A new chapter in the history books of Hong Kong racing will commence writing this evening (Wednesday, October 5) at Happy Valley when Jamie Richards saddles the first of his three runners engaged at the midweek fixture.
“I'm looking forward to it – hopefully the horses can come out and run well, no doubt they'll improve with the run a bit but they should run well,” Richards said.
Flying On The Turf will be Richards' first runner in Hong Kong when he contests the second section of the Class 5 Island Handicap (1200m). Fortune Master and Rattan Kingdom also step out later on the card for the New Zealander.
Unveiled in December, 2021, Richards arrived in Hong Kong late last season to set up his stable after numerous years at the helm of Te Akau Racing in New Zealand, where he trained with remarkable success at home and across the Tasman Sea in Australia.
The 33-year-old is synonymous with training exceptional talents such as Melody Belle, Probabeel, Te Akau Shark, Xtravagant, Gingernuts and Avantage. He was crowned New Zealand Champion Trainer four times (2015/16 [with Steven Autridge], 2019/20, 2020/21 and 2021/22) and set single-season wins and prize money records in the process.
The winner of over 50 Group 1s, Richards is aware of the challenges he faces in an entirely new environment – while lucrative – that is renowned for its unforgiving nature.
“It's very different (here in Hong Kong), from a training perspective the heat and humidity play roles and from a handicap and acceptances point of view it's very different too with trump cards, preferences and the like, so it's taken a little bit of getting used to but we've got Jonesy as our assistant trainer and he has a good handle on all of that.
“There'll be plenty to learn over the next 12 months and couple of years but in time hopefully we can sort it all out,” Richards said.
Currently with 51 horses registered in his stable, Richards' highest rated horse is Buddies who sits on a mark of 88 after transferring as a Group 3 winner from the Tony Cruz yard. Palamos – whom Richards previously trained in New Zealand – is one of several four-year-olds in his care along with Starfire Gems, a 63-rated son of Japanese sire Maurice.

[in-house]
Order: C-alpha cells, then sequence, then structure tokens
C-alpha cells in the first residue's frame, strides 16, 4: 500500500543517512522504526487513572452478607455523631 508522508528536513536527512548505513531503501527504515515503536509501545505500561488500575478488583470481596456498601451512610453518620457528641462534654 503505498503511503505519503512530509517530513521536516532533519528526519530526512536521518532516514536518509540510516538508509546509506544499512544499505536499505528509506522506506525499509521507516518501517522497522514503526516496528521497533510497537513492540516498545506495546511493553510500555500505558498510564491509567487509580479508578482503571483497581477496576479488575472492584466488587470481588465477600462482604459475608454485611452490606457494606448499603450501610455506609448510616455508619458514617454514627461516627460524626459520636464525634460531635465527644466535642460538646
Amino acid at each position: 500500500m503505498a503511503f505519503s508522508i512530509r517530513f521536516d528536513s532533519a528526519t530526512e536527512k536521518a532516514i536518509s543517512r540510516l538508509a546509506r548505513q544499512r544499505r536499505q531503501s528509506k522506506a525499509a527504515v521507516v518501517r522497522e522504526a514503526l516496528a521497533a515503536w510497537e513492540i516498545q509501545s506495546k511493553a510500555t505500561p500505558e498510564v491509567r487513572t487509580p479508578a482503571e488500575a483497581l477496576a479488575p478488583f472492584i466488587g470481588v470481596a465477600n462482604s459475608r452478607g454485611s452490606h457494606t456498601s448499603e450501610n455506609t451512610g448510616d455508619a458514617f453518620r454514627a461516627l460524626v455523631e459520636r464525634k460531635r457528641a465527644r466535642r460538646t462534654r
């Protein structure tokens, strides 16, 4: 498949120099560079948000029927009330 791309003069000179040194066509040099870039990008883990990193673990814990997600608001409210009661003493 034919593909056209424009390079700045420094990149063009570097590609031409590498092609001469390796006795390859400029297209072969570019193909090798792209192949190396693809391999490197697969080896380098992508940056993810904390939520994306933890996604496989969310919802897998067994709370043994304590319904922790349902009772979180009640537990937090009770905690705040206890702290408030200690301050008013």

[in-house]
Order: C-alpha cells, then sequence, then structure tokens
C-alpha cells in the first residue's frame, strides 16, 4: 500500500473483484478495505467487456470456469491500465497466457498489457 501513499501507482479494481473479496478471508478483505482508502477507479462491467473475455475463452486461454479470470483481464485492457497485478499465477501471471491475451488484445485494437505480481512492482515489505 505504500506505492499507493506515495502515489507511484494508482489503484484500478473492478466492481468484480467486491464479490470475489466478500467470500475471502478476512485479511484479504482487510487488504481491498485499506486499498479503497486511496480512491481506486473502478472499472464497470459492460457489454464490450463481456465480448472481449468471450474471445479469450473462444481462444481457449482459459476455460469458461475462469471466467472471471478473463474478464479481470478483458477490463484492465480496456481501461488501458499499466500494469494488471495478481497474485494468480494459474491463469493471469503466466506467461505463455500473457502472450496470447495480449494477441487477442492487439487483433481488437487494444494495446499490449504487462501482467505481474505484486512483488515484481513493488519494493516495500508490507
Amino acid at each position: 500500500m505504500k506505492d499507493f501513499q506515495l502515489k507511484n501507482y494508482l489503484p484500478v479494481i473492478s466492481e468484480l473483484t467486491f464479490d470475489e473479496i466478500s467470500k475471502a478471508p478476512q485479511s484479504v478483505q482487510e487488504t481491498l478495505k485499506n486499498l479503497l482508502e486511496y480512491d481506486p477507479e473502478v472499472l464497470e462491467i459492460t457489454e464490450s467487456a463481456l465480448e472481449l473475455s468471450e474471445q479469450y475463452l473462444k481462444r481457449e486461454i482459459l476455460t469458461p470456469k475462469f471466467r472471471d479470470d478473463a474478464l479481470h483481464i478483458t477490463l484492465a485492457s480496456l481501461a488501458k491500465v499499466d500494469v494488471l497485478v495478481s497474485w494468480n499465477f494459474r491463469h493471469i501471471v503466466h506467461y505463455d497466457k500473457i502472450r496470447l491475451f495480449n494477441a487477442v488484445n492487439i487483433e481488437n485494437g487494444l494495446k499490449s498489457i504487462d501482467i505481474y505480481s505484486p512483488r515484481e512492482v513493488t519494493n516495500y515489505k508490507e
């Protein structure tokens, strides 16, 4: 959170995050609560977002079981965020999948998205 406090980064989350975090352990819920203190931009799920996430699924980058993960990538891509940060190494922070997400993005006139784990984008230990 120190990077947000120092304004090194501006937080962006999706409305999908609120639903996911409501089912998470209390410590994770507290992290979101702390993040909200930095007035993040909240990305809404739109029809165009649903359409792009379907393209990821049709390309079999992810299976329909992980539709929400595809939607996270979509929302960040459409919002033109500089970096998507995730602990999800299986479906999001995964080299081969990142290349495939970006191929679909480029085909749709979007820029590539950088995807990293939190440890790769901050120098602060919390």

“It's been plenty of different lunches and dinners with all of the owners and working that side of things out but I'm really pleased with the support that the owners have given us and now it's time to do the job for them,” Richards said.
Rattan Kingdom gets blinkers applied for the first time as he looks to give Richards a memorable start to his career in Hong Kong when he contests section two of the Class 4 Wong Chuk Hang Handicap (1200m) at Happy Valley.
“He's going well enough, he's going to race with blinkers on for the first time to try and sharpen him up a little bit but he seems to be working well and eating well enough,” Richards said.
Ruan Maia takes the ride from barrier eight this week. The Brazilian has ridden Rattan Kingdom five times prior to Wednesday's engagement.
Fresh off his sixth win and second double this season, Lyle Hewitson takes a strong hand into the city circuit's midweek card with nine rides including Xponential for his greatest ally, trainer Douglas Whyte, in the Class 3 Tai Shue Wan Handicap (1200m).
“It's nice to have got some strong outside support (last weekend) and to repay those trainers with winners is fantastic – I'm very happy with that,” said Hewitson after saluting for Tony Cruz and Peter Ho on Saturday (October 1).
“He's (Xponential) an easy horse to ride, he always give you his best, so I think when you go into the race it is uncomplicated in terms of what you're going to do and you can trust what you're going to get from him too,” Hewitson said.
Xponential finished fourth first-up for Hewitson and Whyte, covering ground to get within two lengths of Beauty Glory who won the contest in the middle of September.
“Our intention was to ride him further back with cover from the wide draw and he came out running from the gates, so I was in an awkward spot without cover and three deep, and from there he was very honest, he kicked up in the straight and ran a solid race.
“If he had of been in what we would call the perfect position, well, he runs first or second, so I was very happy with that performance and he would have come out of that run fitter and stronger,” Hewitson said.